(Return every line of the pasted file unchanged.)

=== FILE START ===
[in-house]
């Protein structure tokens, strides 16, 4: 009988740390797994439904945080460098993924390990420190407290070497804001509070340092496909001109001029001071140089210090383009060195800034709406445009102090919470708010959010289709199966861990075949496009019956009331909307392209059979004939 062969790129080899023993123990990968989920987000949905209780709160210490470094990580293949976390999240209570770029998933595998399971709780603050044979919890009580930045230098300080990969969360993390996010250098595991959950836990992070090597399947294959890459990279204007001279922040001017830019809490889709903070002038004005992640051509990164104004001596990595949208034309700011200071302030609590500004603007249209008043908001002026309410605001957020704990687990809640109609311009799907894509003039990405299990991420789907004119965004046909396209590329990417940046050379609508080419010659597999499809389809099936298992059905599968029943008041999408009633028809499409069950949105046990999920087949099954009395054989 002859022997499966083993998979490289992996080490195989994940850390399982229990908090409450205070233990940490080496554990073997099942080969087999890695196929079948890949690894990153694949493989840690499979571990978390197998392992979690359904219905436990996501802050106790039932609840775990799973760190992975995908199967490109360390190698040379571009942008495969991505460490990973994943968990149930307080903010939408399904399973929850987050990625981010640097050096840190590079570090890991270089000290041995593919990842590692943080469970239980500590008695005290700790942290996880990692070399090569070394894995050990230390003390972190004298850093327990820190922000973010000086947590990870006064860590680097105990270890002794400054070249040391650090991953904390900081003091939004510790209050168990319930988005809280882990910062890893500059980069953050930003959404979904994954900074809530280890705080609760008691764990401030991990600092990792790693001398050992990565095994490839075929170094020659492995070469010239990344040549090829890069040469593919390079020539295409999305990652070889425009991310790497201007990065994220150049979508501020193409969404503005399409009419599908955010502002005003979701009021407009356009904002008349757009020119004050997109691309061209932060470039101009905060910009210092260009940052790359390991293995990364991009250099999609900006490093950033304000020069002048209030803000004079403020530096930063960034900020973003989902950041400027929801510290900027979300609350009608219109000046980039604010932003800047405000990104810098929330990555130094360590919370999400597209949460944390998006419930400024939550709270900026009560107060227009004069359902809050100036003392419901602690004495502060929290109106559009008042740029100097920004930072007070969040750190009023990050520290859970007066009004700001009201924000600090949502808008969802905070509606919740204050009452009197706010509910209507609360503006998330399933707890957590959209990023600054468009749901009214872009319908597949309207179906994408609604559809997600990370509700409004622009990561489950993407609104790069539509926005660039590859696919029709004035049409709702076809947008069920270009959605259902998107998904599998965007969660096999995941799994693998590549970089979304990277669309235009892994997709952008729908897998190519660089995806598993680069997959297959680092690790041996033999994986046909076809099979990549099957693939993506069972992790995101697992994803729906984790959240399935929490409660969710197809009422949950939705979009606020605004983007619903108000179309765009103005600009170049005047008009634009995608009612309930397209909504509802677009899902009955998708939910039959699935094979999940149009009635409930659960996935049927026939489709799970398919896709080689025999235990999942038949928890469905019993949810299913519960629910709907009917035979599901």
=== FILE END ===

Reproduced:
[in-house]
């Protein structure tokens, strides 16, 4: 009988740390797994439904945080460098993924390990420190407290070497804001509070340092496909001109001029001071140089210090383009060195800034709406445009102090919470708010959010289709199966861990075949496009019956009331909307392209059979004939 062969790129080899023993123990990968989920987000949905209780709160210490470094990580293949976390999240209570770029998933595998399971709780603050044979919890009580930045230098300080990969969360993390996010250098595991959950836990992070090597399947294959890459990279204007001279922040001017830019809490889709903070002038004005992640051509990164104004001596990595949208034309700011200071302030609590500004603007249209008043908001002026309410605001957020704990687990809640109609311009799907894509003039990405299990991420789907004119965004046909396209590329990417940046050379609508080419010659597999499809389809099936298992059905599968029943008041999408009633028809499409069950949105046990999920087949099954009395054989 002859022997499966083993998979490289992996080490195989994940850390399982229990908090409450205070233990940490080496554990073997099942080969087999890695196929079948890949690894990153694949493989840690499979571990978390197998392992979690359904219905436990996501802050106790039932609840775990799973760190992975995908199967490109360390190698040379571009942008495969991505460490990973994943968990149930307080903010939408399904399973929850987050990625981010640097050096840190590079570090890991270089000290041995593919990842590692943080469970239980500590008695005290700790942290996880990692070399090569070394894995050990230390003390972190004298850093327990820190922000973010000086947590990870006064860590680097105990270890002794400054070249040391650090991953904390900081003091939004510790209050168990319930988005809280882990910062890893500059980069953050930003959404979904994954900074809530280890705080609760008691764990401030991990600092990792790693001398050992990565095994490839075929170094020659492995070469010239990344040549090829890069040469593919390079020539295409999305990652070889425009991310790497201007990065994220150049979508501020193409969404503005399409009419599908955010502002005003979701009021407009356009904002008349757009020119004050997109691309061209932060470039101009905060910009210092260009940052790359390991293995990364991009250099999609900006490093950033304000020069002048209030803000004079403020530096930063960034900020973003989902950041400027929801510290900027979300609350009608219109000046980039604010932003800047405000990104810098929330990555130094360590919370999400597209949460944390998006419930400024939550709270900026009560107060227009004069359902809050100036003392419901602690004495502060929290109106559009008042740029100097920004930072007070969040750190009023990050520290859970007066009004700001009201924000600090949502808008969802905070509606919740204050009452009197706010509910209507609360503006998330399933707890957590959209990023600054468009749901009214872009319908597949309207179906994408609604559809997600990370509700409004622009990561489950993407609104790069539509926005660039590859696919029709004035049409709702076809947008069920270009959605259902998107998904599998965007969660096999995941799994693998590549970089979304990277669309235009892994997709952008729908897998190519660089995806598993680069997959297959680092690790041996033999994986046909076809099979990549099957693939993506069972992790995101697992994803729906984790959240399935929490409660969710197809009422949950939705979009606020605004983007619903108000179309765009103005600009170049005047008009634009995608009612309930397209909504509802677009899902009955998708939910039959699935094979999940149009009635409930659960996935049927026939489709799970398919896709080689025999235990999942038949928890469905019993949810299913519960629910709907009917035979599901």